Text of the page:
Just What The Doctor Ordered

November 29, 2016

 

"I think that I shall never see

A poem lovely as a tree."

 

So begins one of the most famous American poems and the “one poem known by practically everybody” says literary critic Guy Davenport. Written by Joyce Kilmer in 1913, I remember that it was the first poem that I memorized. Some interpret Kilmer’s poem to say that no art conceived on purpose could rival what Nature has provided for us, for free. I am inclined to agree.

 

I have just returned from my semi-annual trip to South Carolina; where I find my “happy place.” Right now the leaves and the woods are radiant with color, pinecones and sticks crunch under my feet and my sense of health and well-being is magnified as I walk with no apparent purpose or destination in mind. I try to make little noise but I can't fool the flock of turkeys who thought they had the woods to themselves. Startled, they moved into the pine thicket before I could even count them. What it is it that makes you feel so good walking in the woods? Is it the smell of pine, damp leaves or simply the combination of allowing Nature to calm and quiet your thoughts? We talk about the benefit of being outdoors as much as possible for the kids we teach and it is often a hard sell for kids and parents alike. Complaints like "it's too hot. It’s too cold, I am afraid of bugs. My shoes are getting dirty," abound. There is even a word for an aversion to Nature; biophobia.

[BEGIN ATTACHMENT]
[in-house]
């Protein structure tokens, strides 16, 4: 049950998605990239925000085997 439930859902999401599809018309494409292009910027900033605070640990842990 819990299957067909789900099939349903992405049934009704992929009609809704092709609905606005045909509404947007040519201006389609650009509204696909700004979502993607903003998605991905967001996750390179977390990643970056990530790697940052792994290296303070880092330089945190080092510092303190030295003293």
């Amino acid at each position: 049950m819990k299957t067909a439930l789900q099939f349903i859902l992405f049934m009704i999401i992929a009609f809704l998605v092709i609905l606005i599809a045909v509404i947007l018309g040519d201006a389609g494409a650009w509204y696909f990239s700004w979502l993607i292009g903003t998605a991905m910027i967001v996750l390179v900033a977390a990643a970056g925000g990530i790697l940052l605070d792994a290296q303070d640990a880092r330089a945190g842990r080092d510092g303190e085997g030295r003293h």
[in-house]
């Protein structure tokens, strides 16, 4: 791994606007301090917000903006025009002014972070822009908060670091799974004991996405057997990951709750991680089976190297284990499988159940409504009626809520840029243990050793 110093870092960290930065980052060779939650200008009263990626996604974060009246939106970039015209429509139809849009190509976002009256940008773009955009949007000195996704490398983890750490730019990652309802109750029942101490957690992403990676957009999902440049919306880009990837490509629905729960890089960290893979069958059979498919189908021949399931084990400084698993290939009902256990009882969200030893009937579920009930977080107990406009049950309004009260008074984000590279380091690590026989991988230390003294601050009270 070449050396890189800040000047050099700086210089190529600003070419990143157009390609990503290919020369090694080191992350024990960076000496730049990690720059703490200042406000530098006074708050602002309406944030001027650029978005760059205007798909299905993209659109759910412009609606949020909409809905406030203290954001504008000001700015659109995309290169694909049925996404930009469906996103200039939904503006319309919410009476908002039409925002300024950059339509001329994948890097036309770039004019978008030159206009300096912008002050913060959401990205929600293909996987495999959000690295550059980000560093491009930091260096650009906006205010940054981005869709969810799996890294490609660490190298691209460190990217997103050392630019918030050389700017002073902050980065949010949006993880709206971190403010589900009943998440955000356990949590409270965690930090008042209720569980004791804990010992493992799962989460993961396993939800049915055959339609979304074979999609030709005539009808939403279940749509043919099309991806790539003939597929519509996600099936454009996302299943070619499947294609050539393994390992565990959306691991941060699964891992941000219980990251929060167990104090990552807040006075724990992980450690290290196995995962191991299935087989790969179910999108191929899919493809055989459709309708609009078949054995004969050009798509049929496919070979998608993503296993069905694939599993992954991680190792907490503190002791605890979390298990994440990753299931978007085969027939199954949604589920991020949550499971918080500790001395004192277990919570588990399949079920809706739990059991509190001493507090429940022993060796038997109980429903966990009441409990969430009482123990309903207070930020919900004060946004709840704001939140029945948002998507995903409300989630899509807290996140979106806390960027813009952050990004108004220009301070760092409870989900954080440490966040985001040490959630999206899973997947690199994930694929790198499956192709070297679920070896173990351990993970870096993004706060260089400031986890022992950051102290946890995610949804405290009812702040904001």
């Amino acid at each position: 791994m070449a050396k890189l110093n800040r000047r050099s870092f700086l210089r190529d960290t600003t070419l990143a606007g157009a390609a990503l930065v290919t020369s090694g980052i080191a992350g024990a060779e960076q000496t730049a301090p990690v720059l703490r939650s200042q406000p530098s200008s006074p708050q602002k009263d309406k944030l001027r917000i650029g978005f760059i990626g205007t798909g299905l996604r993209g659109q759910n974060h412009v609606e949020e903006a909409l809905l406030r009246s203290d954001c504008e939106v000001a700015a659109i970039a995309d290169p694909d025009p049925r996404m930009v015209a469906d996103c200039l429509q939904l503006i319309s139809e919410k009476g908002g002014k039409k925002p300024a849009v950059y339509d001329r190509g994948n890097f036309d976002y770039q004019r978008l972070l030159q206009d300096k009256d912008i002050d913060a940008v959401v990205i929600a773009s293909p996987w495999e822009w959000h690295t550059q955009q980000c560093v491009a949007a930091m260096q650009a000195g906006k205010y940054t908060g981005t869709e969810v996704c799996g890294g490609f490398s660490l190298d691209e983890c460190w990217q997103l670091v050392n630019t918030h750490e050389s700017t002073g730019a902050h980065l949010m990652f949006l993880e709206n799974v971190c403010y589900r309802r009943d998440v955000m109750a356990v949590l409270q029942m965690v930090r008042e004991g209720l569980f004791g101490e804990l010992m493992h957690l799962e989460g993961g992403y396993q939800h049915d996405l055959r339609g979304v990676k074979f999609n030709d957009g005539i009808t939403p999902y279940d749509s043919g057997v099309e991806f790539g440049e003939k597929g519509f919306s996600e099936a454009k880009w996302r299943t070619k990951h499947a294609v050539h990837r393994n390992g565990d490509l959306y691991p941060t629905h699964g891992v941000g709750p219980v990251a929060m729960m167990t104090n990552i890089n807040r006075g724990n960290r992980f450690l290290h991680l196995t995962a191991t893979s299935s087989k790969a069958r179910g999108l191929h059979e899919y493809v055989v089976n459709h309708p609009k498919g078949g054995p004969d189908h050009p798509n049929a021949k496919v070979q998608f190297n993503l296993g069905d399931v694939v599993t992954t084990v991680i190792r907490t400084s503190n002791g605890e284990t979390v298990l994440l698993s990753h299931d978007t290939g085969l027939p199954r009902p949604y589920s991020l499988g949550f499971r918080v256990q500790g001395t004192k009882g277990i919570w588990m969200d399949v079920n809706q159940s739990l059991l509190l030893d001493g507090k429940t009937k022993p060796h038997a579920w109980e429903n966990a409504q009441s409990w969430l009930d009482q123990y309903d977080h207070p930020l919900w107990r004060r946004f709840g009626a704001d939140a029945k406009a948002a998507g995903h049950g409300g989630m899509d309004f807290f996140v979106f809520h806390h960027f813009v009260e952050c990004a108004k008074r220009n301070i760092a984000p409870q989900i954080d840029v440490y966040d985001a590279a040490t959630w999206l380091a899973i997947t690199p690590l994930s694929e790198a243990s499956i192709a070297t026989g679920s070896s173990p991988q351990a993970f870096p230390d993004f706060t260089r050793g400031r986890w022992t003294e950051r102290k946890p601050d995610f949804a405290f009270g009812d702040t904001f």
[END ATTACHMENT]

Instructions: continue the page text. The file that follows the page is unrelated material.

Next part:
Well, all those biophobics owe a debt of gratitude to a scientist named Rev. Edward Stone, who in 1763 began to research willow trees, the bark of which has been used in medicine since ancient times. That paved the way for the discovery of acetylsalicylic acid, better known by the name it got 100 years later by the Bayer pharmaceutical company – Aspirin. Today, Americans take more than 80 million doses of aspirin each year. Think of all the lives that have been saved, for so many, all because Rev. Stone was walking through a swamp of willow trees!

 

Researchers in the East Asia assert that walking through a forest has a positive effect on your health, lowering blood pressure and pulse rate, as well as relaxing your nervous system. I know that it definitely works for me and it is the reason I am so zealous about encouraging our students to love and learn from Nature. Soon, physicians may begin to prescribe a walk in the woods instead of or in addition to conventional medicine!

 

At Bright Futures Academy, we are always researching how Nature influences and can improve even our so-called “modern life”.  We educate our students academically while giving them the tools to stay healthy for their life!

 

Now, pick yourself up, grab your family, and take a walk in the woods. Experience Nature as medicine!

 

 

 

 

 

 

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